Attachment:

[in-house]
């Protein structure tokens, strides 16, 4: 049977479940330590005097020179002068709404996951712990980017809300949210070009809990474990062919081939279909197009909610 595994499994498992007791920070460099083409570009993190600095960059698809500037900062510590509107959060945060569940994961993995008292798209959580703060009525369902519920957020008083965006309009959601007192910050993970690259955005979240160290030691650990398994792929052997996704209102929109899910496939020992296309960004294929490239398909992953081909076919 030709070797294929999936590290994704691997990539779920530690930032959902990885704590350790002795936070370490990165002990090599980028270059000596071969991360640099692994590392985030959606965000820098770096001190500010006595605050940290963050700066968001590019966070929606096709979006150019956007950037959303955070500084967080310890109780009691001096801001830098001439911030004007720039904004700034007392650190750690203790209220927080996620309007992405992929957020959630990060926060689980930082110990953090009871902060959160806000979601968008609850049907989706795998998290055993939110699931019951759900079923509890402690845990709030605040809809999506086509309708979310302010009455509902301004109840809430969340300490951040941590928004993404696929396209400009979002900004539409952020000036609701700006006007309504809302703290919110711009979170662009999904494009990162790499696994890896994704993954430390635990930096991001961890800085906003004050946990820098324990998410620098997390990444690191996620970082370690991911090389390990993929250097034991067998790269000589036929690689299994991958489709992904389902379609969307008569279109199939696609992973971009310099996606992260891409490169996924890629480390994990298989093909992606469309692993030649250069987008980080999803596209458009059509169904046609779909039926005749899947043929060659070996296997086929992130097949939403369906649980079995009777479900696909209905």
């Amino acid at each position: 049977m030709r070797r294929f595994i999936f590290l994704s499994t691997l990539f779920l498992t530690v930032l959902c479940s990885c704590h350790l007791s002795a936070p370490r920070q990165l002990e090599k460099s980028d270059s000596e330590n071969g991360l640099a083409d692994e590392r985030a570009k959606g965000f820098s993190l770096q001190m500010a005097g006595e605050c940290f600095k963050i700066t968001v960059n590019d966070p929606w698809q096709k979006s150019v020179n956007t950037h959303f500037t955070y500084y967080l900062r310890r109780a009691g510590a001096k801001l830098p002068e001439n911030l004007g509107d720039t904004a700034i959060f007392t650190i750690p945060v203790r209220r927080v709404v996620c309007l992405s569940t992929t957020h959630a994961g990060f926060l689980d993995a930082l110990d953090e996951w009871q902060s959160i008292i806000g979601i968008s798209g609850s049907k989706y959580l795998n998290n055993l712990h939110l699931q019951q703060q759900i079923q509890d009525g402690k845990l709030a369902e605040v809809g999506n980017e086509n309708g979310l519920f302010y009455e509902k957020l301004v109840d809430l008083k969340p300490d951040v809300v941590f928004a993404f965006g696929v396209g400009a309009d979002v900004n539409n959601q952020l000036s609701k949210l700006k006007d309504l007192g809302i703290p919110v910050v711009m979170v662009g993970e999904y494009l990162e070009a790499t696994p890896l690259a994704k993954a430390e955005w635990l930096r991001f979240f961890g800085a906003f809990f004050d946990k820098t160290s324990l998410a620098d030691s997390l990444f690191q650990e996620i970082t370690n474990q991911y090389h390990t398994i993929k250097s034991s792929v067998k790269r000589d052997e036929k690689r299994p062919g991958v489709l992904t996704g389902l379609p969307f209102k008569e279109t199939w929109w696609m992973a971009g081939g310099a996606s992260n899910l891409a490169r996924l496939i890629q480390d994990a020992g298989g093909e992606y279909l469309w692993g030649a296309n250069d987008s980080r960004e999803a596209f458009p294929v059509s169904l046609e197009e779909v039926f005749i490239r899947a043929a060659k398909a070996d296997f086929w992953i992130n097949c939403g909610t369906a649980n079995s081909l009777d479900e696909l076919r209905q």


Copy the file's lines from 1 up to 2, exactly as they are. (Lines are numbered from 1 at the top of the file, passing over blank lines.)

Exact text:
[in-house]
């Protein structure tokens, strides 16, 4: 049977479940330590005097020179002068709404996951712990980017809300949210070009809990474990062919081939279909197009909610 595994499994498992007791920070460099083409570009993190600095960059698809500037900062510590509107959060945060569940994961993995008292798209959580703060009525369902519920957020008083965006309009959601007192910050993970690259955005979240160290030691650990398994792929052997996704209102929109899910496939020992296309960004294929490239398909992953081909076919 030709070797294929999936590290994704691997990539779920530690930032959902990885704590350790002795936070370490990165002990090599980028270059000596071969991360640099692994590392985030959606965000820098770096001190500010006595605050940290963050700066968001590019966070929606096709979006150019956007950037959303955070500084967080310890109780009691001096801001830098001439911030004007720039904004700034007392650190750690203790209220927080996620309007992405992929957020959630990060926060689980930082110990953090009871902060959160806000979601968008609850049907989706795998998290055993939110699931019951759900079923509890402690845990709030605040809809999506086509309708979310302010009455509902301004109840809430969340300490951040941590928004993404696929396209400009979002900004539409952020000036609701700006006007309504809302703290919110711009979170662009999904494009990162790499696994890896994704993954430390635990930096991001961890800085906003004050946990820098324990998410620098997390990444690191996620970082370690991911090389390990993929250097034991067998790269000589036929690689299994991958489709992904389902379609969307008569279109199939696609992973971009310099996606992260891409490169996924890629480390994990298989093909992606469309692993030649250069987008980080999803596209458009059509169904046609779909039926005749899947043929060659070996296997086929992130097949939403369906649980079995009777479900696909209905």